- The biggest-ever exhibition of Ukrainian art has opened in London
- Many of the artworks seem to predict the unrest of 2014
- Some artworks even include scenes of invasion
To the outside world, the crisis in Ukraine seemed to come out of nowhere.
Cast your mind back to the days before everything changed. Before the revolution; before the downing of MH17; before the Russian tanks rolled into Crimea. Who could have possibly foretold how events would unravel?
But for a group of Ukrainian artists, the violence of 2014 was no surprise. They had been warning of the impending unrest for years -- through the medium of visual art.
"It really is uncanny," says Nigel Hurst, the CEO of the Saatchi Gallery in London, which is hosting a new exhibition of Ukrainian artworks.
"If you look at the art created in the years before the crisis, it is hard not to come to the conclusion that these artists had a sort of weird foresight. It's as if they had a crystal ball."
Predicting the future
The exhibition, titled Premonition: Ukrainian Art Now, is the biggest of its kind in the world, and will run until 3 November.
Some of the artworks will make the hair on the back of the neck of even the most cynical observer stand on end.
Maxim Mamzikov's 2012 painting, "Beach," shows people relaxing by the sea -- while behind them a paratrooper is landing in the surf.
A series of photographs called "Mother of Cities" by the artist known as Napsprom, which was created in 2005, envisages the burnt-out shell of the national museum in Kiev. Only the façade is left; the rest of the building is a charred, overgrown ruin.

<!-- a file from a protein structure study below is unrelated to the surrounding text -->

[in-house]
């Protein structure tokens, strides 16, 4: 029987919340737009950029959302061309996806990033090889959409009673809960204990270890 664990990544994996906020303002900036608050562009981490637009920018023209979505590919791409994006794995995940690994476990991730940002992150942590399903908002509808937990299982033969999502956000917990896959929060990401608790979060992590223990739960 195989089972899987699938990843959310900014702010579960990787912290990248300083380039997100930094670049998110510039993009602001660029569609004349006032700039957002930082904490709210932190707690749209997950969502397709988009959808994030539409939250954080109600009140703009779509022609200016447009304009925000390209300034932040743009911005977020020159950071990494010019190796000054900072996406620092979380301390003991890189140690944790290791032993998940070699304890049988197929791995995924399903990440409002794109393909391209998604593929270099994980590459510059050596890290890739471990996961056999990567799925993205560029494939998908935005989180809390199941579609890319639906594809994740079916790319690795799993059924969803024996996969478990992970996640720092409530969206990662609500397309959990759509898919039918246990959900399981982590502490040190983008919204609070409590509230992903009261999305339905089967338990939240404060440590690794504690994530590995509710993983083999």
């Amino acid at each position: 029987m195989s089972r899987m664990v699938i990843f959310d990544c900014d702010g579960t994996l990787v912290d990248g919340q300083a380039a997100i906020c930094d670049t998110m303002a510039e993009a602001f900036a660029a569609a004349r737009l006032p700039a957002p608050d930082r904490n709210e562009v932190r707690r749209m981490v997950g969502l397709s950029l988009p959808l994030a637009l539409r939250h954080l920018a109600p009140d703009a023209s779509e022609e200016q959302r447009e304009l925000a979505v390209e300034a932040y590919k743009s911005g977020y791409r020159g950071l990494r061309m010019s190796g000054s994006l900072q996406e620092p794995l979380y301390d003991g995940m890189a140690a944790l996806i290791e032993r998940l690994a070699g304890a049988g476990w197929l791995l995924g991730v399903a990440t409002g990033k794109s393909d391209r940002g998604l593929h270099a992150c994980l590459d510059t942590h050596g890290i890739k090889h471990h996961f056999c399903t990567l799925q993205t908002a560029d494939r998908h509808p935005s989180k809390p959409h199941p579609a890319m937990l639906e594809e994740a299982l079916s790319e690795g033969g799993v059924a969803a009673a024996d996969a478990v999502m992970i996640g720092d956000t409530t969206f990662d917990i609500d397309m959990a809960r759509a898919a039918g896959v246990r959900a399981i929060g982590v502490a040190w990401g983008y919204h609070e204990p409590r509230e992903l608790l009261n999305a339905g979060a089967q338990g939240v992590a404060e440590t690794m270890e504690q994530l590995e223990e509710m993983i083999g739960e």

A spine-chilling 2012 painting by Vasily Tsagolov depicts a crowd of protesters with pitchforks, running side-by-side with skeletons. It is titled "Ghost of Revolution."
Last but not least, Victor Sydorenko's 1996 painting envisages a scenario that is eerily similar to the events of 2014, with a group of people watching an explosion. Its name? "Invasion".
Other artworks seem to prognosticate the unrest in a more metaphorical way, conveying a palpable sense of unease, concern about the fragility of the country, and fear for the future.
The centerpiece of Sergey Bratkov's series of photographs called "Ukraine", for example, is a picture of a foreboding, dark cloud hanging over the landscape. It was created in 2013, a year before the unrest.
Pavlo Kerestey's "Kids Fighting Friend," painted in 2007, depicts one teenager stoning another while a gang of onlookers cheers him on.
And Mariia Kulikovska's installation "Untitled," from 2012, is comprised of a fractured section of road with smoke seeping ominously through the cracks.
Hope for Ukraine
Yet despite these macabre images, Hurst says that the exhibition is underpinned by optimism.
"A good number of the works are uplifting, using bright colors and witty references to Western pop culture and Soviet iconography," he says.
"Overall, the exhibition teaches us a lot about warmth, openness, and resilience of the Ukrainian people, and expresses a huge hope and aspiration for their country."
It can only be hoped that the artists are as justified in their optimism as they were in their fears.